2. It’s a good thing that the danish was not at my house. I would seriously grab the whole batch from you. Yum! -Tien

  3. Hilary Adams on said:

    Ooooh wow! That looks REALLY good, Chef Eddy!

  4. Kenny on said:

    Look at those buttery layers! Yum.

  5. Such a beautiful looking danish, I’ll be really interested to see your croissant method. I am about to give croissants and my first attempt ever at laminated dough this weekend, I’m really hoping I have it worked out correctly. I feel very nervous about it.
    I have some red currants sitting in my freezer at the moment, so I might give this a try if I manage not to have a complete failure with my croissant dough.

  6. Sarah Wilson on said:

    This danish was my introduction to black currants, and I am in love! I’m looking forward to your croissant article so I can give these a go myself! Thank you for this article!

  7. Eddy Van Damme on said:

    Hi Sarah,
    It’s hard not to fall in love with black currants. I will get my croissant article up within a month. All the best and thank you for your comment, Eddy.

  8. Even though I’ve made croissants before, I’m very much looking forward to the post detailing your method. Around here in Portland, even the better bakeries seem to get it wrong. Their croissants are a) absolutely enormous and b) have a tough glass-like shell that is very unpleasant. I’d much rather have a smaller one that has the proper texture and crumb and flavor, thank you very much.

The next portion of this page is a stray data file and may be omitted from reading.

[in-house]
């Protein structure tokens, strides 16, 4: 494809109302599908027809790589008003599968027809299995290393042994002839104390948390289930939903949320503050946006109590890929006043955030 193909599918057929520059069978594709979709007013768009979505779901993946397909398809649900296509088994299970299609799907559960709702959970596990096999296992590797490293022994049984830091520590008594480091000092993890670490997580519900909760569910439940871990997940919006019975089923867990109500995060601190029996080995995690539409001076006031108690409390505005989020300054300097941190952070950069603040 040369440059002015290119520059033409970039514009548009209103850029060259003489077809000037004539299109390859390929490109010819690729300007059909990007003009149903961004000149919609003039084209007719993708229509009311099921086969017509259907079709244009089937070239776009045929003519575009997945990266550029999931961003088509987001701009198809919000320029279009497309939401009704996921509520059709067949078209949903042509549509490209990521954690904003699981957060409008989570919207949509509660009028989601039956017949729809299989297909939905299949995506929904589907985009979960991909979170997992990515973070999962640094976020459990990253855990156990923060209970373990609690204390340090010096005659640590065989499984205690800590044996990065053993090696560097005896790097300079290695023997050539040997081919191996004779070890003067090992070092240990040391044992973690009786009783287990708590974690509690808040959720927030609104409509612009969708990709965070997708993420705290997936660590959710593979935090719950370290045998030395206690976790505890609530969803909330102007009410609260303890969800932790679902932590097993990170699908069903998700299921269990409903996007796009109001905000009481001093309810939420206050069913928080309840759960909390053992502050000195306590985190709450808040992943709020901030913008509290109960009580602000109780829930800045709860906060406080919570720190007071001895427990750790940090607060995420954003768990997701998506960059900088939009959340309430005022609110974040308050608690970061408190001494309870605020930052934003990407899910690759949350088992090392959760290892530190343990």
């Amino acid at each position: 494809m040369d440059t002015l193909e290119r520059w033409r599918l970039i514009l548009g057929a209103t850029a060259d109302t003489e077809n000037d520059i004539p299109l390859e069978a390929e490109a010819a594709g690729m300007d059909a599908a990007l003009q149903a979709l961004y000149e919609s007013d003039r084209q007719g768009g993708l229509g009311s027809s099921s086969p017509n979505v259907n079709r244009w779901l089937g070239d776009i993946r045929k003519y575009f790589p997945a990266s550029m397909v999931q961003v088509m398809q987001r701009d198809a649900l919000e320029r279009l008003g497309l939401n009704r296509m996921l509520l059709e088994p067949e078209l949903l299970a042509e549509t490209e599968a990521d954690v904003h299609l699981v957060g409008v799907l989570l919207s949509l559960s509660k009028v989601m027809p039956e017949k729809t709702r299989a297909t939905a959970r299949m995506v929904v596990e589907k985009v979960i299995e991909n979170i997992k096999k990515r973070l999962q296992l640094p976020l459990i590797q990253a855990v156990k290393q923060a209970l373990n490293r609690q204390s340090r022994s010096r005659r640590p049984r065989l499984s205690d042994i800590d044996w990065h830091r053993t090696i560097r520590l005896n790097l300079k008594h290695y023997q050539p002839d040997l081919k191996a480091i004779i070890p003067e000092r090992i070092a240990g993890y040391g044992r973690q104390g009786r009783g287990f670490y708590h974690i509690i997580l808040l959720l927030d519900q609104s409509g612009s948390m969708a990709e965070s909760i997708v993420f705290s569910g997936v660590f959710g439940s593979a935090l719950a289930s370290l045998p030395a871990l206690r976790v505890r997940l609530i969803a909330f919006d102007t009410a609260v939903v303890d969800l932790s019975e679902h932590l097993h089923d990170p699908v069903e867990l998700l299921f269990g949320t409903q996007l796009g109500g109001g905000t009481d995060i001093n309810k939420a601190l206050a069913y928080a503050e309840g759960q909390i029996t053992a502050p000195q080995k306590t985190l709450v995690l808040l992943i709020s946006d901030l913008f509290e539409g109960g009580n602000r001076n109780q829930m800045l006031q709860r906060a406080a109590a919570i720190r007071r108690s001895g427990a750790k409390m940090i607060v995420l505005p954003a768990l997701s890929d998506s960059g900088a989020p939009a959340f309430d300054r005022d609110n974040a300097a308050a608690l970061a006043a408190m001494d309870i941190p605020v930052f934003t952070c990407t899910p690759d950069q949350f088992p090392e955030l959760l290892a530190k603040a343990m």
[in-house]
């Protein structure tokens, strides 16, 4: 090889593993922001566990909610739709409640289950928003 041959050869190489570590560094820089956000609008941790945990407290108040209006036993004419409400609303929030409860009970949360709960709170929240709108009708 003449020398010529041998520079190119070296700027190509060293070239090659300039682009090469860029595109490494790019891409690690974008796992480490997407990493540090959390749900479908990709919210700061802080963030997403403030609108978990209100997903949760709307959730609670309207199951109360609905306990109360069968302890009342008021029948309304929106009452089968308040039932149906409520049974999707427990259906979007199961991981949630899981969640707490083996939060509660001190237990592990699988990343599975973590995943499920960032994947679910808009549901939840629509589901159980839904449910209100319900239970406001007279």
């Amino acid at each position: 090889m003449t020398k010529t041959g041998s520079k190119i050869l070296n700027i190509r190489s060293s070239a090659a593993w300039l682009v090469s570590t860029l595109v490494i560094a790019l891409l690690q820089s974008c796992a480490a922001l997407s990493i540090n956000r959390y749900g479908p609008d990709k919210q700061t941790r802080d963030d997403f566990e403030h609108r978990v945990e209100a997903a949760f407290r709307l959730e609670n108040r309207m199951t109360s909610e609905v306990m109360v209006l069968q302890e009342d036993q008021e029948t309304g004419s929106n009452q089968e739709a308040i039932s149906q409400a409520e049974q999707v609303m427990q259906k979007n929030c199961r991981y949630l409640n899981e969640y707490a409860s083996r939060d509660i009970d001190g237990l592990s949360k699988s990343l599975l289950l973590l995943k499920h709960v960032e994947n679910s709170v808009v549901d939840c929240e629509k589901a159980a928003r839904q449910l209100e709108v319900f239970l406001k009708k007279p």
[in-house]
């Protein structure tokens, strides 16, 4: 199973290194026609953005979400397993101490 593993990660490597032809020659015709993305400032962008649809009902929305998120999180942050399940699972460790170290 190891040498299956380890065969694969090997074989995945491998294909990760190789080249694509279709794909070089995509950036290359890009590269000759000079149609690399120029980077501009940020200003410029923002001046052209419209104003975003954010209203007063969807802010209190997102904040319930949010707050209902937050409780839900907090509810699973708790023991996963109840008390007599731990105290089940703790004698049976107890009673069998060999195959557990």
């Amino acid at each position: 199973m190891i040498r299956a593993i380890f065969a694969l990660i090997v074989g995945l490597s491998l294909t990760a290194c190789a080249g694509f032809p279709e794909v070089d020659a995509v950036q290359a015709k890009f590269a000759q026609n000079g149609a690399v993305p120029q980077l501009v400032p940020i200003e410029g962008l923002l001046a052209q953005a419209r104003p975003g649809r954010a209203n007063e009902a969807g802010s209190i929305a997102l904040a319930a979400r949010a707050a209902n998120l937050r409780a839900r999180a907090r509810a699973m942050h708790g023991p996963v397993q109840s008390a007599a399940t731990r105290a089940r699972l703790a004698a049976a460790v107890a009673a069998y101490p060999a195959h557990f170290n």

Your Black Currant Danish is a thing of beauty – very inspiring!

  9. WOW.. This is the one that I ate. UH-Oh.. My favorite treat…

  10. Emmerson Bruce on said:

    Hi Chef Eddy, I have tried this recipe and it was great. I was curious if you had a good croissant recipe.

  11. Eddy Van Damme on said:

    Bruce,
    Yes I do, however the recipe is in On Baking ( page 306) and I cannot feature the published recipe on this site. However, I will publish sometime soon on this site, another recipe which I believe is fantastic. If you are using a recipe for croissants that you currently like, remember one thing which is superbly important is chilling the dough well before adding the fold in butter and between the folds.

  12. Marijke Harteveld on said:

    Really delicious! The Scandinavians are very good bakers. What’s also fantastic is the wienerbrød dough, it’s very airy and fun to make. With that dough you can make for instance Spandauer with an apricot filling, incredibly good especially when you eat them the same day.
    I have an excellent Swedish recipe of an walnut or hazelnut tart without flour or butter, but with chopped cream and chocolate on top. Really an evergreen (recipe from my Swedish mother), if you are interested I can send you the recipe.